I just listened to this interview with Lisa Congdon by Monica Lee from Smart Creative Women - here. Lisa talks about my friend and fellow Jennifer Nelson Artist, Jennifer Orkin Lewis (August Wren) and her brilliantly successful sketchbook project. She talks about it in the context of finding what makes you enthusiastic - what makes you want to leap out of bed in the morning.
I've been working as an artist/designer pretty much my entire adult life, in one way or another, and obviously there have been creative peaks and troughs during that time.
I think university was probably one of my highest points creatively, where I had the opportunity to exercise the purest freedom to be myself and experiment artistically (for zero money). The grimmest period was the first few years after having my first child - where I wearily cranked out miserable looking designs two and a half days a week, to try and keep my hand in and earn enough to pay some bills.
And now!!! I'm riding the crest again! I'm doing what I want - and it's okay - clients like it! And a lot of it turns out to be collage! I don't know why but this really appeals to me. It's messy and chaotic and I can draw and paint on it... and I can't keep clicking the back button when something is wonky. But it's also clean and flat and bold and brightly colored. And at the end of it I'm holding something in my hand that can be propped up or hung (or scanned and photographed and messed about with!)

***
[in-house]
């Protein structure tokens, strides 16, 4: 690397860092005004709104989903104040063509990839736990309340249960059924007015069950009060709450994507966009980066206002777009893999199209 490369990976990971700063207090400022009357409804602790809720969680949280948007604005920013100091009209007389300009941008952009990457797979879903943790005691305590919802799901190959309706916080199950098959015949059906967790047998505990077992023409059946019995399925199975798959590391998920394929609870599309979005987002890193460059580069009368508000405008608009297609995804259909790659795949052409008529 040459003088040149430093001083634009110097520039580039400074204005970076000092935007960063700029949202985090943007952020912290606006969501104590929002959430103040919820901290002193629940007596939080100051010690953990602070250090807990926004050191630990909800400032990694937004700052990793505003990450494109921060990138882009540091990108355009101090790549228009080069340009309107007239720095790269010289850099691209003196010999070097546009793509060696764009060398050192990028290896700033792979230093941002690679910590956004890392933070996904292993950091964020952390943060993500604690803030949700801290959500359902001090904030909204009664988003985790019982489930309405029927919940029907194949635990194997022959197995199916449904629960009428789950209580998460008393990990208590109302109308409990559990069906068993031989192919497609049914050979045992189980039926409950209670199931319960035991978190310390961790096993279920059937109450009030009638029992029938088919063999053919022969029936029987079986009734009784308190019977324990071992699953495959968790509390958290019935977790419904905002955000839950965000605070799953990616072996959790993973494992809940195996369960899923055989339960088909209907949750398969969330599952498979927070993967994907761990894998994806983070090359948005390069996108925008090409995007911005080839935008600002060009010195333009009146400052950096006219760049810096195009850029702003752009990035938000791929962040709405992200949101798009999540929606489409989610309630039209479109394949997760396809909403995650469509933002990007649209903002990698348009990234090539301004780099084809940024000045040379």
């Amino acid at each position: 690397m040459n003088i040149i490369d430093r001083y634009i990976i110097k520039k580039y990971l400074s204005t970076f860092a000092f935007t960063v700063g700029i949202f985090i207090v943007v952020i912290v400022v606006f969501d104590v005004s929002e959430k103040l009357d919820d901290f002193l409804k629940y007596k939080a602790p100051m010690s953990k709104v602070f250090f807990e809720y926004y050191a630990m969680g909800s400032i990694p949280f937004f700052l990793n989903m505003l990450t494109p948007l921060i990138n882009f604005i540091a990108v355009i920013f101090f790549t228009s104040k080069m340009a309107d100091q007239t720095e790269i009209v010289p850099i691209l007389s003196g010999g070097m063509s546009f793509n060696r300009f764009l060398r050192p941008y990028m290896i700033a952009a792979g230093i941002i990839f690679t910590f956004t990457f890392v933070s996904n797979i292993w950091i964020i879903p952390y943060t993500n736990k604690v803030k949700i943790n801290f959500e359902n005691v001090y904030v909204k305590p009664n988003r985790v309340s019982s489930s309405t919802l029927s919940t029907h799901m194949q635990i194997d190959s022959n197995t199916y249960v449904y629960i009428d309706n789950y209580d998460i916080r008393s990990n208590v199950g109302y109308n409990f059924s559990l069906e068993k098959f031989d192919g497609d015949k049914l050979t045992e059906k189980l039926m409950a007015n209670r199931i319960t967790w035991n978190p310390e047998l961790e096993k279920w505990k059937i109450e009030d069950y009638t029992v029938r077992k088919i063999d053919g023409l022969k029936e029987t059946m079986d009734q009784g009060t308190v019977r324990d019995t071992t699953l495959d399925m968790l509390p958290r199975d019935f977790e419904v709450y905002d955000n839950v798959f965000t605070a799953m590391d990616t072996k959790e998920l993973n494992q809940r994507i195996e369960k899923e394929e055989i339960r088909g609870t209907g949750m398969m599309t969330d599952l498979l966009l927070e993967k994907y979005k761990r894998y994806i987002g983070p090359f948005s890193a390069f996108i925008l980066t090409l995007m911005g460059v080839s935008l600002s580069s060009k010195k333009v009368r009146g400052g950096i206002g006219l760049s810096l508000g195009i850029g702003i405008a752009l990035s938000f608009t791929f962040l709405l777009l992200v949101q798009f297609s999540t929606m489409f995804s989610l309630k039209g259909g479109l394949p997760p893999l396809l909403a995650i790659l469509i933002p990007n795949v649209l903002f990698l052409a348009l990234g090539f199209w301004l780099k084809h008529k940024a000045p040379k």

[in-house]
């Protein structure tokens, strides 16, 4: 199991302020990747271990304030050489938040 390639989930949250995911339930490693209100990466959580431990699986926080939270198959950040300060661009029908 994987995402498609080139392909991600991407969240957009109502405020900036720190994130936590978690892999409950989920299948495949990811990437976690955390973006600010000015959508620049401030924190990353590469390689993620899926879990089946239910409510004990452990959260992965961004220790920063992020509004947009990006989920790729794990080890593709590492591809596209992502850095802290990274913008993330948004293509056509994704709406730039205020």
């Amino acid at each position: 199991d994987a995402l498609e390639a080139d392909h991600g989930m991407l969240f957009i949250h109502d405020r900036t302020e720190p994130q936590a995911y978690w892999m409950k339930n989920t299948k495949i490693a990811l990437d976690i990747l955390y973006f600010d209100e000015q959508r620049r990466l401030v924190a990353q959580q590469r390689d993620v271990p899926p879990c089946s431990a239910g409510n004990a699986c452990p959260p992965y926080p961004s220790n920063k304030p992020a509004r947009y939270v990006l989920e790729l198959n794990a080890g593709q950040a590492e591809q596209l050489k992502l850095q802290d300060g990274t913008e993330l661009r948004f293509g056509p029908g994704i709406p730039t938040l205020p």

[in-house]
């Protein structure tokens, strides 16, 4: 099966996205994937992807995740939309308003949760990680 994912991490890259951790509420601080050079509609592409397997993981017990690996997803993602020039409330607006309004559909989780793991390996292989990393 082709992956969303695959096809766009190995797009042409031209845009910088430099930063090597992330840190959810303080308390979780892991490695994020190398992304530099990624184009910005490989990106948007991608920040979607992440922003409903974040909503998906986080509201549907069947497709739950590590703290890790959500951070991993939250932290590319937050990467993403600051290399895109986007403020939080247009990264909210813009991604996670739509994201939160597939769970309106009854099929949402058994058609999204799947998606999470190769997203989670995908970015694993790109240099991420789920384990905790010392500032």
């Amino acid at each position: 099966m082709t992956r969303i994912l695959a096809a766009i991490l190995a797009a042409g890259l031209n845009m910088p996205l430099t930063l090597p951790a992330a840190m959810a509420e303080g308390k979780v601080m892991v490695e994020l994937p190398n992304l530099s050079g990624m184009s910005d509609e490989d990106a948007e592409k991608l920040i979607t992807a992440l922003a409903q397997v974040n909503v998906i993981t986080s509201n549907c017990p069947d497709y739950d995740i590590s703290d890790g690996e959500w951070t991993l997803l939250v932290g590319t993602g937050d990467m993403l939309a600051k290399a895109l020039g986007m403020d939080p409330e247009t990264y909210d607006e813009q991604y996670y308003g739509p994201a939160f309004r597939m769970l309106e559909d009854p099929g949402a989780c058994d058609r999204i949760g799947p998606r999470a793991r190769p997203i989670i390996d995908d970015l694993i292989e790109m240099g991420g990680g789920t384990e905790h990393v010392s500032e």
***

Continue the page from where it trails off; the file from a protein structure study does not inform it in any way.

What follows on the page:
I can't tell you how many times I used to sit in an NY design studio and dream of expressing my own taste like this.
I look at what I'm creating now and think - well - it's not difficult is it? You always liked this stuff, these colours, these shapes, these layers. Why couldn't you have been doing this before? And the answer is...because I wasn't ready. I was in a constant low grade panic, with a (misguided) voice in my head telling me what was okay and what wasn't. And I didn't have the context or support to exercise that level of freedom. Over the last few years I've worked towards building that context and support, surrounding myself by voices that override my own when it tells me what I can't do.
One of those voices is Jennifer Nelson's. She's shouting loud and clear. The other voices are those of my online artist friends around the world. And then, most importantly, there are my clients - the ones who want to work with me, who think I'm doing a great job! Of course, at the end of all this though, there's me isn't there! I'm starting to understand what I REALLY like and go where I want to go. I'm cheering myself on - and on the days when the enthusiasm is ebbing, there's always Wilson (the disembodied head stuck to my computer stand) to remind me!